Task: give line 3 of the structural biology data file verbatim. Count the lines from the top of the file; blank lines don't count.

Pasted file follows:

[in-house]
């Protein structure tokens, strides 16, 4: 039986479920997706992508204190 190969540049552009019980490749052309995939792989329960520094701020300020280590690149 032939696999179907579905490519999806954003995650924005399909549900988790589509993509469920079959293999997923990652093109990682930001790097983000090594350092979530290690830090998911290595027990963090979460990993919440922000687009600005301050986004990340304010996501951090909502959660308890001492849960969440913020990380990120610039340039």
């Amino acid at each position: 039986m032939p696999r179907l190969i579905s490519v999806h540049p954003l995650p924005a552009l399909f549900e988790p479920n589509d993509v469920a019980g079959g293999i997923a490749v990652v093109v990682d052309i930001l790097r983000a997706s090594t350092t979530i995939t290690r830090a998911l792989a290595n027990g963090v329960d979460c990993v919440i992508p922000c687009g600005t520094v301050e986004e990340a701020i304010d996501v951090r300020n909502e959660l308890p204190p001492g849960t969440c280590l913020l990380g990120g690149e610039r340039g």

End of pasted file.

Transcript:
């Amino acid at each position: 039986m032939p696999r179907l190969i579905s490519v999806h540049p954003l995650p924005a552009l399909f549900e988790p479920n589509d993509v469920a019980g079959g293999i997923a490749v990652v093109v990682d052309i930001l790097r983000a997706s090594t350092t979530i995939t290690r830090a998911l792989a290595n027990g963090v329960d979460c990993v919440i992508p922000c687009g600005t520094v301050e986004e990340a701020i304010d996501v951090r300020n909502e959660l308890p204190p001492g849960t969440c280590l913020l990380g990120g690149e610039r340039g």